June 1, 2015

Tell, Don't Show, Your Story

One of the most commonly-heard pieces of advice given to novice fiction writers is "Show, don't tell."  We're told to show what's going on, what's important to our characters, what the characters are feeling, etc.

Naturally, when I encountered James Lofquist's Tell, Don't Show! it caught my attention.  How could he suggest doing the exact opposite of virtually every other writing instructor out there?  As it turns out, he makes a great point.

Lofquist suggests that both plotters and pantsers tend to write their first drafts in great detail, thinking carefully about word choice, dialogue, pacing, etc.  This kind of writing can be very time-consuming.  Worse, after spending all that time getting words "just right" we'll sometimes end up cutting entire scenes, pages, or chapters because they don't work.  Perhaps worst of all, we might never complete that first draft because we spend too much time polishing it as we go.

He suggests that a better approach is to write the first draft of the story in "telling" mode as much as possible.  Use short statements, bulleted lists, etc., to capture what is happening in the scene.  If good bits of description or dialogue happen to strike you as you do this, jot them down.  If the right details don't come to you, insert placeholder statements like "They have an argument about the budget."  The goal is to lay down the entire story as quickly as possible.  You now have a "first draft" which is short on details but easy to read through and review.

For example, your first draft might include a scene like this:

  • Fred comes home late.  Jane confronts him.
  • Fred's been out working a second job to earn money to buy an engagement ring, but doesn't want Jane to know this.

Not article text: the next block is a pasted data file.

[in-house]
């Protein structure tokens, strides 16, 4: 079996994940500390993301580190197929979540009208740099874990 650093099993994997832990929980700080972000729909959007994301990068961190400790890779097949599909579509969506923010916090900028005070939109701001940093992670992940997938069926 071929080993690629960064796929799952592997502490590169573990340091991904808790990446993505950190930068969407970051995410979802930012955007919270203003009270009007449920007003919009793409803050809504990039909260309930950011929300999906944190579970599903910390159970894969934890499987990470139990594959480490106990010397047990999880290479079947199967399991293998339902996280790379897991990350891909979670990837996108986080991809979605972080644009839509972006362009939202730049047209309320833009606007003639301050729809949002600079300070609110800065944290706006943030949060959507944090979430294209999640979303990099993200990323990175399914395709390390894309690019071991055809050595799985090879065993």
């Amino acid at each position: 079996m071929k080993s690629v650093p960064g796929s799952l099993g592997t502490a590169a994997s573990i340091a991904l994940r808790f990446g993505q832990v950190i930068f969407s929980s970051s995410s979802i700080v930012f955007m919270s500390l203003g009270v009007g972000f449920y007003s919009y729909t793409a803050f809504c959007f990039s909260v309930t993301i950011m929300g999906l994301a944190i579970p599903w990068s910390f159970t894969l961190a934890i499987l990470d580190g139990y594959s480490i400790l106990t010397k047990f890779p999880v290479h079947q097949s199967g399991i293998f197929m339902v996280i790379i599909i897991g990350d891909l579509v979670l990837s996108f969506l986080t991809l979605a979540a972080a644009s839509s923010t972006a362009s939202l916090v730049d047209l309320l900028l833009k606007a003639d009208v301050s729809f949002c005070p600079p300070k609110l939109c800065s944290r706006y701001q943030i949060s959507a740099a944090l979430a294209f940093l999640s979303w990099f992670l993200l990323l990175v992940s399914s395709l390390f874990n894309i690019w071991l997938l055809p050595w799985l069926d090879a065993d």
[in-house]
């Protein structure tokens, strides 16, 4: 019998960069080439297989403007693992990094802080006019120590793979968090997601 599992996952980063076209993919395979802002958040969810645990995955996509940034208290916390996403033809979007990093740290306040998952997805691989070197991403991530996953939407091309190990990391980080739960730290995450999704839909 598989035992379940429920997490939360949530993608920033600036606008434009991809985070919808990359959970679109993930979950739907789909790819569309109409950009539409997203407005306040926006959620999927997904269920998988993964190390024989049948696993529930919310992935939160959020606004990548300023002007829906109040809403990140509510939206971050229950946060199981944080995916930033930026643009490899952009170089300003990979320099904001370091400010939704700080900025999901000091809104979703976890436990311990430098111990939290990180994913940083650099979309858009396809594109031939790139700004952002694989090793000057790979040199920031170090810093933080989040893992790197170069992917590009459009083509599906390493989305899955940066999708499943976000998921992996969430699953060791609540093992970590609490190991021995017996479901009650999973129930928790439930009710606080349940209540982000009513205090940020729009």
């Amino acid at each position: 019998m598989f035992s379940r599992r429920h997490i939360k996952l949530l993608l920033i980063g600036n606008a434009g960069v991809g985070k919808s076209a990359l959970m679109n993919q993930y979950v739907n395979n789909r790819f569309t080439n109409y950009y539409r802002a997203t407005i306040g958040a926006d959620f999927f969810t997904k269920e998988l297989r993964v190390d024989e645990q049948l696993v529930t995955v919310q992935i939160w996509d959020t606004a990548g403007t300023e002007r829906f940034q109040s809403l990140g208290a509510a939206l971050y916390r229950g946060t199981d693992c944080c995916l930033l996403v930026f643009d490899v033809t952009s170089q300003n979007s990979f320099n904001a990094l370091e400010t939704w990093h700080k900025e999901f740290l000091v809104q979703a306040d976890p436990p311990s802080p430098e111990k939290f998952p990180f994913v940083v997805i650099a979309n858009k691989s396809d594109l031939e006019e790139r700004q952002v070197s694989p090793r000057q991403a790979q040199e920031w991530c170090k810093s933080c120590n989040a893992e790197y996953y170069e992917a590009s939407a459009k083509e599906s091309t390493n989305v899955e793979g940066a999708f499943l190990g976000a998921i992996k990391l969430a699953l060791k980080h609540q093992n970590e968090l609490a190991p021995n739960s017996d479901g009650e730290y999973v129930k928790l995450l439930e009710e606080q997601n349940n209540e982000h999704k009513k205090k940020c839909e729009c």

• Jane's been cheated on before, and believes Fred's late arrival is a sign that he's having an affair.  If that's the case, she wants to end things sooner rather than later.
  • "If you can't tell me where you've been," Jane says, "I can only assume the worst."
  • Fred's got to convince her that he's not cheating on her, without spilling the beans about the ring.  He decides to make up a white lie that he had a car problem and it took four hours to get the car running.  The car's been acting up lately, so it'll be plausible.
The actual scene written from these notes might be several paragraphs long, but the notes can be written down quickly and easily.  This shorthand approach allows you to flesh out the entire story relatively quickly, in essence "pantsing" a first draft in minutes or hours.

A big advantage to this approach is that high-level revision is much easier.  Imagine that we want to layer in a bit of foreshadowing.  We decide to show Jane rifling through Fred's desk to look for love letters or hotel receipts proving an affair.  Later in the story, when Jane's thoroughly convinced Fred is having an affair, she'll rifle the desk again and find the receipt for an engagement ring.  She'll wonder if the ring is for her or the other woman.  Adding that bit of foreshadowing is as easy as dropping in a bullet like "Jane goes through Fred's desk, looking for evidence of an affair.  Finds none."

Once you've tightened up this "telling" draft of the story and feel that it's as good as it can be, you're ready to begin writing your "showing" draft.  Now you can take the time to write clever dialogue, vivid description, and solid action.  Having made a few passes over the "telling" draft, you'll have hopefully weeded out all the scenes that didn't work, peppered the notes with imagery, foreshadowing, etc., and be able to write a much stronger first full draft.  

This seems like a good way to get your first draft down on paper and quickly work through the first few passes of revision.  I've done something similar in the past before reading this book, but didn't think to use this as a revision tool.  I plan to try this with my next few stories and see how it goes.

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